What does a bottom-line financial analysis even look like through an SEO ranking lens? It’s probably easier to show than tell, so let’s dive in.
A Closer Look at How SEO Makes You Money
Let’s say you run a tiny company, called Willow’s Pillows, that specializes in throw pillows. You’re small but mighty, and you can reasonably supply your product to any U.S. customer. You’ve done your homework, and you’ve set your single-pillow price at the exact market rate. Thirty dollars per pillow sounds about right.
At the time of this writing, approximately 74,000 people across the U.S. search for the term “throw pillows” each month — like most SEO ranking specialists, I can get that data from any number of paid web utensils (SEMrush, Ahrefs, Moz, etc.).
Assuming that standard click-through rates hold for this specific search category, approximately 30 percent of those searchers are going to click on the first result.
The Key Competitor
Let’s say that spot belongs to your chief competitor, Pillow Talk, and they convert about 10 percent of that traffic into a single-pillow sale ($30). Here’s their monthly revenue, just from this one search term:
([74,000 x 0.3] x 0.1) x $30 = $66,600
In plain English, we think Pillow Talk gets about 30 percent, or 22,200, of the total 74,000 searchers available because of its high-profile SEO ranking. It converts 10 percent of those monthly visitors, or 2,220, into sales. And if each of those sales is worth $30, they’re earning about $66,600 each month.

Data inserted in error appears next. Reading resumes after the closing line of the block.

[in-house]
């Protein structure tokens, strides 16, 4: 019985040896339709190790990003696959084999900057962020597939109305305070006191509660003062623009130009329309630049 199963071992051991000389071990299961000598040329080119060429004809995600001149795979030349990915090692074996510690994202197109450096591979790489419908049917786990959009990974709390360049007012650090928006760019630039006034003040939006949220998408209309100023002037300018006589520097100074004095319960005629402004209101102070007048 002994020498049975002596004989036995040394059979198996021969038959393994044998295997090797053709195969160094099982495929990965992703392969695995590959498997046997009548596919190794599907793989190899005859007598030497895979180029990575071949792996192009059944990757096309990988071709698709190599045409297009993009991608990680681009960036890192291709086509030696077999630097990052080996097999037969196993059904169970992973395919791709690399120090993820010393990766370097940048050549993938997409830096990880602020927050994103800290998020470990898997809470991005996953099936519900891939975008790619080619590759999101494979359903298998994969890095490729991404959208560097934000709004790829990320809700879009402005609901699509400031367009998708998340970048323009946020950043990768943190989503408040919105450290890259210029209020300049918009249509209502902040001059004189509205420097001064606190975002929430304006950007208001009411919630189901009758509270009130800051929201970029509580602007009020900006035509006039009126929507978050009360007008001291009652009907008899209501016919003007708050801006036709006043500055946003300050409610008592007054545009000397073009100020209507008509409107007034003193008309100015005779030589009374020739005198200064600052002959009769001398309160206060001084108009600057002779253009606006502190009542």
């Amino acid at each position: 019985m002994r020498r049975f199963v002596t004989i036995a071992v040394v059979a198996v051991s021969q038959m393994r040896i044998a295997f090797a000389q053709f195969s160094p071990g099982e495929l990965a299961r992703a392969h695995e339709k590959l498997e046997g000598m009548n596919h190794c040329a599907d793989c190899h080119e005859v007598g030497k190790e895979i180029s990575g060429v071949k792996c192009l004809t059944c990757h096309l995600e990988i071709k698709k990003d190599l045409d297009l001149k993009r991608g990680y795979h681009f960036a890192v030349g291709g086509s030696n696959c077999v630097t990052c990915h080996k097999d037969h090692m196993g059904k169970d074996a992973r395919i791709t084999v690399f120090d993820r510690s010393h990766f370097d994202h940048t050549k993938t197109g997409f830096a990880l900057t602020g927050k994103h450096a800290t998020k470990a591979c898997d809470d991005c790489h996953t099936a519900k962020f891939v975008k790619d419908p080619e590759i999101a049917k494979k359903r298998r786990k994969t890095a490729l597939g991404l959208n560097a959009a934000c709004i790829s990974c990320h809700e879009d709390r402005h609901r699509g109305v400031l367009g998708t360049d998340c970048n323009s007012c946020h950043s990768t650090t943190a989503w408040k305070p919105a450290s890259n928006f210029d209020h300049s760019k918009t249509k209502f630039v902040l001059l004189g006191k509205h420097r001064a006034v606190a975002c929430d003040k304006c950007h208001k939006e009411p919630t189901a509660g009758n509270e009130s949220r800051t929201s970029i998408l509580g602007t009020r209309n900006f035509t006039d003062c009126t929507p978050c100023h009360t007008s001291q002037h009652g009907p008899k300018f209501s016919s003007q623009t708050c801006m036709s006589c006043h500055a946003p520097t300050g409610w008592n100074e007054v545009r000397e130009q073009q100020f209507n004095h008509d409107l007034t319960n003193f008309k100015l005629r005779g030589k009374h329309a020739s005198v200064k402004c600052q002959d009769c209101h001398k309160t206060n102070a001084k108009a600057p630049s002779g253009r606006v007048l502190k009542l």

What it Means for You
Despite all your best efforts, your company, Willow’s Pillows, is stuck in the second-ranking spot. Pretty good, but here’s the rub — most data suggests the second-ranking spot draws just 15 percent of all searchers. We already know you price your pillows the same as your competitors; and assuming you convert your traffic at the same rate as the dreaded Pillow Talk does, your math would look like this:
([74,000 x 0.15] x 0.1) x $30 = $33,300
Ouch. You’re pulling in half the revenue of your closest competitor just because they’re beating you in the SEO ranking game. Granted, there are a lot of variables in play here; maybe you decide to raise your prices to boost revenue, or lower them to try and up your conversion rate. But the basic principle remains the same.
Now imagine if you were selling a product worth $300 instead of $30. Or how about $3,000?
This isn’t to say you should give up if your company is idling at No. 592 in the Google search results ranking. If anything, it’s quite the contrary. Moving up in the SEO rankings is almost always worth the cost, if you’re willing to put the thought, time, and effort into doing it.
So that brings us to the how. How do you move that needle? SEO is an incredibly important piece of your company’s digital strategy, and you now know just how much revenue you could be leaving on the table without it.
Building a SEO ranking improvement schedule is a whole other can of worms, which is why we wrote a whole separate blog about it. Check it out here, and contact us if you have any questions in the meantime.